Funny you should write about this... last night on Animal Planet I caught a piece of a show that was talking about this exact topic. How humans are "hardwired" to look for/recognize differences but how humans can learn to accept these differences as being "normal" once we gain greater knowledge about the particular animal. They used elepants as an example, when people first saw elephants they thought of their trunk as simply an enlongated nose and regarded it as an oddity. Then they realized, after observation, that it was more than a nose but a useful tool.

Psychgrad said...

I have noticed that students have a really hard time with compare and contrast questions. They usually do the contrasting part, but not the comparison.

I agree with what you wrote: Perhaps the evolutionary pressures were such that it was much more important to recognize differences than be able to synthesize.

From a Social Identity Theory perspective, people are said to make comparisons to others to bolster the self. This would involve finding differences between the in-group and out-group to find evidence that the group to which the individual belongs is more desirable than the out-group. At least when it comes to the self, it seems that people have to have self-enhancing motivations to look for similarities.

In terms of heuristics, it certainly is much easier to use mental shortcuts when things are easily distinguishable.

All of these points make it seem pretty appealing to look for differences.

I can't help but wonder, though, why people wouldn't also be motivated to look for similarities in the world. It seems that it would be settling to find similarities rather than evidence contrasting your views. Wouldn't it be easier to make sense of the world if we could synthesize things into a greater whole? Perhaps this would only be relevant when achieving higher levels of the hierarchy of needs.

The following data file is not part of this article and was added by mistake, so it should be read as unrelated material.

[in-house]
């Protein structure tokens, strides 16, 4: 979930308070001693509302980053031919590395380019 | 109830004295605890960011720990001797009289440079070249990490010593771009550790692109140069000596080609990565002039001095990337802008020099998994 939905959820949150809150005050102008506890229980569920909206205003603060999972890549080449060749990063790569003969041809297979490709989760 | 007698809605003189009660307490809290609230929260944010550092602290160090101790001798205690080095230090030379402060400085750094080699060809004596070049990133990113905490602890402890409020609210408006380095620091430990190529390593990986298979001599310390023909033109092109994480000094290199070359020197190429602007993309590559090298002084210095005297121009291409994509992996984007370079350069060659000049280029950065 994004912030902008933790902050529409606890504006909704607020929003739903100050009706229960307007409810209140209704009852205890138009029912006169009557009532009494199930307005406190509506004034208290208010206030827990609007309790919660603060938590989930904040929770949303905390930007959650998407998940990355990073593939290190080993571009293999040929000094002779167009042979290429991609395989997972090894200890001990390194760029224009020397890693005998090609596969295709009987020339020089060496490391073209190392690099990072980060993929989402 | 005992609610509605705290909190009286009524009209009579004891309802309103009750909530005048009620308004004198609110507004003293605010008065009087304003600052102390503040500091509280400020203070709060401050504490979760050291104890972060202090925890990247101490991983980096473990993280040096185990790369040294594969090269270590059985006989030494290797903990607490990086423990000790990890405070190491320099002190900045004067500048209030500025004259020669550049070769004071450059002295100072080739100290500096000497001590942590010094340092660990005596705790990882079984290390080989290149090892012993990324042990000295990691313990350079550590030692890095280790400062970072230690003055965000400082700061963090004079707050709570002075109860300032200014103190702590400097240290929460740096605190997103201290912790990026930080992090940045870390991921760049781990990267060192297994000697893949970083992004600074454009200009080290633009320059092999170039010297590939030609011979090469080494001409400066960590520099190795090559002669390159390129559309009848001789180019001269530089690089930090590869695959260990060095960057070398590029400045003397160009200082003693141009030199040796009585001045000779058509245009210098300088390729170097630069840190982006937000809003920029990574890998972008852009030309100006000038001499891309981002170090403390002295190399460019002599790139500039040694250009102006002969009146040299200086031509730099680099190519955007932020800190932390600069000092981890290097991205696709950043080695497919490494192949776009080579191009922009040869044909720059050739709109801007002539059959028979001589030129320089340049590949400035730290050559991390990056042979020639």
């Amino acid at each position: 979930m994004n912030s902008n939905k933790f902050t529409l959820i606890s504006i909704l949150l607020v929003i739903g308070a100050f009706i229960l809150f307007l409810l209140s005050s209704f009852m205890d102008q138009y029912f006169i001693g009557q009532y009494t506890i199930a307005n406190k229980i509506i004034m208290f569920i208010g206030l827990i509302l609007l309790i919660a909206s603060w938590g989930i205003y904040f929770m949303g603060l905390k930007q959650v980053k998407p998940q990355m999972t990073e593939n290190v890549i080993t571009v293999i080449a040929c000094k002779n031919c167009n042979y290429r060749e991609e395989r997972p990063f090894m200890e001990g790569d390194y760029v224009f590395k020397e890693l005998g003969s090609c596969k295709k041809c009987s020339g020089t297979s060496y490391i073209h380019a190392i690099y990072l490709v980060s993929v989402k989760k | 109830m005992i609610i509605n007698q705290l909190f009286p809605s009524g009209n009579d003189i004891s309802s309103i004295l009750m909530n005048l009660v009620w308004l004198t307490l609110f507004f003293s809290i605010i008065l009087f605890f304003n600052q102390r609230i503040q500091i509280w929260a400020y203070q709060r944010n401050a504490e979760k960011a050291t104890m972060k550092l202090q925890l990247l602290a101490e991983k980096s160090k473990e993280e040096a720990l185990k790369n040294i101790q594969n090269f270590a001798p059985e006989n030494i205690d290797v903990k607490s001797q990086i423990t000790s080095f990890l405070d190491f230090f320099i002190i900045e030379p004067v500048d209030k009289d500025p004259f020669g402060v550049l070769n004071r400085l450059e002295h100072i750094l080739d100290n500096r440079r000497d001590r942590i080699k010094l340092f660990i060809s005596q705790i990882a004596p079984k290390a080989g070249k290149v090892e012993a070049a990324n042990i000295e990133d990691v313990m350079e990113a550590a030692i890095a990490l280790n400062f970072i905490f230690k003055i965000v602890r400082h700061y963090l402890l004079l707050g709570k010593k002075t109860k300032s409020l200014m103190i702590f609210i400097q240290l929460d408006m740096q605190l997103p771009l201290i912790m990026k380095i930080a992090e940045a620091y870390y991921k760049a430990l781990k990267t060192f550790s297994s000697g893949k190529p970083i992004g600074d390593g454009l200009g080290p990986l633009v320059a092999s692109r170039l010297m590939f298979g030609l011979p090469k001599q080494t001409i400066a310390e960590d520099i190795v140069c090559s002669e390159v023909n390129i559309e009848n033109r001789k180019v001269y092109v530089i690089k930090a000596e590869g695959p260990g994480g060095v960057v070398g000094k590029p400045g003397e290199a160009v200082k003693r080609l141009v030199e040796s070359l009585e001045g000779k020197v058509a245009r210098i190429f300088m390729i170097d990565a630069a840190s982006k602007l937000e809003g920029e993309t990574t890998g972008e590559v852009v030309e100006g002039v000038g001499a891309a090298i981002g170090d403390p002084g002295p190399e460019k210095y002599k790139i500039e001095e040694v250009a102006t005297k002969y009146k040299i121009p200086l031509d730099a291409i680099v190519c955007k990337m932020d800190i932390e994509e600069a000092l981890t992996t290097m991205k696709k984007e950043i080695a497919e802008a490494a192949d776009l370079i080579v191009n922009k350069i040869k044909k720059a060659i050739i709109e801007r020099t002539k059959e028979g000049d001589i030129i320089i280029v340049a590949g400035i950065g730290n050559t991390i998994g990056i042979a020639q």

punchanella said...

amen, synthesis is much harder. that's why looking at my data set makes me CRINGE...

and i'm no psychologist but i can tell you from a biological standpoint that it's energy well spent to register changes in biochemistry over stasis.

Field Notes said...

Punch! nice to hear from you! Hang in there with your diss :D

SquirrelG - what a coincidence; that would have been fun to see!!


You make excellent points, psychgrad. I think the in-group/out-group distinction may be at the core of the evolutionarily based tendencies I'm wondering about.

I haven't done much research into it, but humans seem inclined to form subgroups the likes of which few species do. I have heard reports of chimps (raised in captivity, taught sign language) who have made such distinctions. They were raised by humans, I think that's an important point.

The albino gorilla, the only one known in the world, seems to have never been shunned for looking radically different from other gorillas in his group.

Your point about hierarchy of needs is thought-provoking.

kimono hime said...

Personally, I am more inclined to find similarities than differences. I don't know why, maybe something to do with how I was raised? My parents held rather Socratic discussions at the dinner table, and as the youngest child I benefited from my elders' wisdom.

Or something like that. Maybe I'm just random and weird.

Field Notes said...

I think it's because you function at a higher intellectual level, kimono hime!!